Lifestyle Inflation: Potty Training Edition
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I’m certainly not the first person to note that the “middle class” lifestyle is a lot fancier than it used to be. I was a pretty lucky teenager. I had a telephone in my very own room! I had both a Walkman and a Discman, and–the height of sophistication–I even had my own TV and VCR! Whereas nowadays, your average “middle class” teenager has approximately 1,312 electronic gadgets, half of them with data plans. And you need only meander the stroller section of Babies R Us to realize that lifestyle inflation has reached the younger set.
But I came across lifestyle inflation one place I wasn’t looking for it: potty training manuals. Last year, I read Toilet Training in Less Than a Day, the classic Azrin and Foxx work dating back to the mid-1970s. (It’s worth a read for the illustrations alone.) But my new library doesn’t have it, so this year, I checked out Teri Crane’s updated version of the same idea, Potty Train Your Child in Just One Day: Proven Secrets of the Potty Pro. Both use the same general idea of having a one-day “potty party” to get the tot out of diapers.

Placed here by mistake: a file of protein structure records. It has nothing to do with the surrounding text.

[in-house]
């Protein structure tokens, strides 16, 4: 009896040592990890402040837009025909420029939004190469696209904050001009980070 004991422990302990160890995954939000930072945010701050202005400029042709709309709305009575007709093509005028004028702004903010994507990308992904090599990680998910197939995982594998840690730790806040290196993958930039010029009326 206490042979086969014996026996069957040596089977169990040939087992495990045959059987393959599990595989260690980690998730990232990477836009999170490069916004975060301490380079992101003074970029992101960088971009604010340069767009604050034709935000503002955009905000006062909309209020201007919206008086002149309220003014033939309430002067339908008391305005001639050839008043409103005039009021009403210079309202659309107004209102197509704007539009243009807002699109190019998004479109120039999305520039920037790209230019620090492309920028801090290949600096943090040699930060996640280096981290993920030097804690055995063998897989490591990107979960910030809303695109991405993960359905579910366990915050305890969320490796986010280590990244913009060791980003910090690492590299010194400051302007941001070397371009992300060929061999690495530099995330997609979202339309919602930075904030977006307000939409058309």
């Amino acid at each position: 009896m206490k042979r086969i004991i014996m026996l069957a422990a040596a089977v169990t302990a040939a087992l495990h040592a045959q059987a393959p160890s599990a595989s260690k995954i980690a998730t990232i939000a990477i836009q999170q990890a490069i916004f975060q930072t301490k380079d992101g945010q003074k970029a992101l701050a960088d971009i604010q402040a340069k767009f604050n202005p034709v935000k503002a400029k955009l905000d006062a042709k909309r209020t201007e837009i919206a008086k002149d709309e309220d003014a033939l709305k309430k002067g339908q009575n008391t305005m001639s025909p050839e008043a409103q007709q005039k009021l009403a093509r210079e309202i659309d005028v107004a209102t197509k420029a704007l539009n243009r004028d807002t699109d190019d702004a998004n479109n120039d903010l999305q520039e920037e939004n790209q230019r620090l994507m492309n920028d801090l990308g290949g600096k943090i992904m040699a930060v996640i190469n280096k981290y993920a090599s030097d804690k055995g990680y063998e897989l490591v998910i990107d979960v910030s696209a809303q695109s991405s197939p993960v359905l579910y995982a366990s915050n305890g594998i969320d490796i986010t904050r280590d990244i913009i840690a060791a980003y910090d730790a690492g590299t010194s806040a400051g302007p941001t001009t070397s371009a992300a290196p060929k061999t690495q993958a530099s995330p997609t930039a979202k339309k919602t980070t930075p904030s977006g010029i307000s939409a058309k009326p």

I expected that the more recent one would address the proper use of Pull-Ups (it does) and wasn’t surprised that it suggests starting later (more like two and a half than newly two). What surprised me was the difference in swag. Crane’s book has you start the day by giving your child a wrapped doll (the kind that pees, of course) as a present to open. The underpants are also a wrapped present, and the child receives several more wrapped presents at the sort of graduation party that ends the day. The party should have a theme–which the underpants should match–expressed through decorations, stickers, sticker charts, etc.
The 1970s Azrin and Foxx version (and remember my library didn’t have it, so I’m working from memory) also involves a doll, training pants, treats, and so on. But there is no party theme. And in their extended example, the peeing doll is borrowed from Big Sister and the training pants used to be Big Brother’s. There are no stickers, no wrapped presents, and no giant party at Chuck E. Cheese to round out the day. It also discusses the technical part of training in much more detail than Crane’s book, which skimps on the technicalities in order to make room for whole chapters about decorations.
I guess you know which model I will be attempting next month with Little Brother, armed with hand-me-down undies (actually, Big Brother still often likes to wear the padded Gerber ones, so I hope he will share), some treats from the bulk aisle at Sprouts, and the Potty Scotty doll my clever mother found for us at a consignment sale ($8!). Wish us luck!